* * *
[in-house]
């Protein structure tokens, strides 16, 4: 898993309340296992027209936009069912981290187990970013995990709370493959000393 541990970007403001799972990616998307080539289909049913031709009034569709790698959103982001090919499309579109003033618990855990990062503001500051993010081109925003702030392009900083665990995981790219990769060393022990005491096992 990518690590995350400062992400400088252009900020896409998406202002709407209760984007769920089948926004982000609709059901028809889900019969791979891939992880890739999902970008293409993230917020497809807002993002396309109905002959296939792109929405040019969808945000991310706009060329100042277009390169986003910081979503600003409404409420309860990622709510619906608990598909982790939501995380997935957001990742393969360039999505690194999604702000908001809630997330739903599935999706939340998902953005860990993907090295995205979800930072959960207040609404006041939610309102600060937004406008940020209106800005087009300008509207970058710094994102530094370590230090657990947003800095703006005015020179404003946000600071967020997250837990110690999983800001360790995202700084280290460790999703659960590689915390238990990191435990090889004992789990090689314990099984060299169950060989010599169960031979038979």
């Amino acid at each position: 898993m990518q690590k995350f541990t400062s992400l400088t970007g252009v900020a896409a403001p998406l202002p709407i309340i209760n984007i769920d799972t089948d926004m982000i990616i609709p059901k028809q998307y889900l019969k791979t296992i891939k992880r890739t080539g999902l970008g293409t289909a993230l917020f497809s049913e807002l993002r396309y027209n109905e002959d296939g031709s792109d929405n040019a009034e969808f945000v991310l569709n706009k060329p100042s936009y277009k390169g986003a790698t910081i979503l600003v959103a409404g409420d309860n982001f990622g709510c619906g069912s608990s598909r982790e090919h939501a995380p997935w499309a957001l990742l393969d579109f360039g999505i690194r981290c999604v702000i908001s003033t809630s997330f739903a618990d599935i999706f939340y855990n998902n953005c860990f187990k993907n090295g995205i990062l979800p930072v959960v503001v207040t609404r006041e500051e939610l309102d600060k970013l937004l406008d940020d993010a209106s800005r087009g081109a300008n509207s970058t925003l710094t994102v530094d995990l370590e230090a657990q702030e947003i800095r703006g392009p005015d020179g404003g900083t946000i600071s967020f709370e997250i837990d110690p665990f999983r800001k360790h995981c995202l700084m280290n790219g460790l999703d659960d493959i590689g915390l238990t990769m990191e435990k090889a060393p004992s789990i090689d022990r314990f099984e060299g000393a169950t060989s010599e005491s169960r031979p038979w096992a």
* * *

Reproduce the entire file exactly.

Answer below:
[in-house]
């Protein structure tokens, strides 16, 4: 898993309340296992027209936009069912981290187990970013995990709370493959000393 541990970007403001799972990616998307080539289909049913031709009034569709790698959103982001090919499309579109003033618990855990990062503001500051993010081109925003702030392009900083665990995981790219990769060393022990005491096992 990518690590995350400062992400400088252009900020896409998406202002709407209760984007769920089948926004982000609709059901028809889900019969791979891939992880890739999902970008293409993230917020497809807002993002396309109905002959296939792109929405040019969808945000991310706009060329100042277009390169986003910081979503600003409404409420309860990622709510619906608990598909982790939501995380997935957001990742393969360039999505690194999604702000908001809630997330739903599935999706939340998902953005860990993907090295995205979800930072959960207040609404006041939610309102600060937004406008940020209106800005087009300008509207970058710094994102530094370590230090657990947003800095703006005015020179404003946000600071967020997250837990110690999983800001360790995202700084280290460790999703659960590689915390238990990191435990090889004992789990090689314990099984060299169950060989010599169960031979038979």
């Amino acid at each position: 898993m990518q690590k995350f541990t400062s992400l400088t970007g252009v900020a896409a403001p998406l202002p709407i309340i209760n984007i769920d799972t089948d926004m982000i990616i609709p059901k028809q998307y889900l019969k791979t296992i891939k992880r890739t080539g999902l970008g293409t289909a993230l917020f497809s049913e807002l993002r396309y027209n109905e002959d296939g031709s792109d929405n040019a009034e969808f945000v991310l569709n706009k060329p100042s936009y277009k390169g986003a790698t910081i979503l600003v959103a409404g409420d309860n982001f990622g709510c619906g069912s608990s598909r982790e090919h939501a995380p997935w499309a957001l990742l393969d579109f360039g999505i690194r981290c999604v702000i908001s003033t809630s997330f739903a618990d599935i999706f939340y855990n998902n953005c860990f187990k993907n090295g995205i990062l979800p930072v959960v503001v207040t609404r006041e500051e939610l309102d600060k970013l937004l406008d940020d993010a209106s800005r087009g081109a300008n509207s970058t925003l710094t994102v530094d995990l370590e230090a657990q702030e947003i800095r703006g392009p005015d020179g404003g900083t946000i600071s967020f709370e997250i837990d110690p665990f999983r800001k360790h995981c995202l700084m280290n790219g460790l999703d659960d493959i590689g915390l238990t990769m990191e435990k090889a060393p004992s789990i090689d022990r314990f099984e060299g000393a169950t060989s010599e005491s169960r031979p038979w096992a």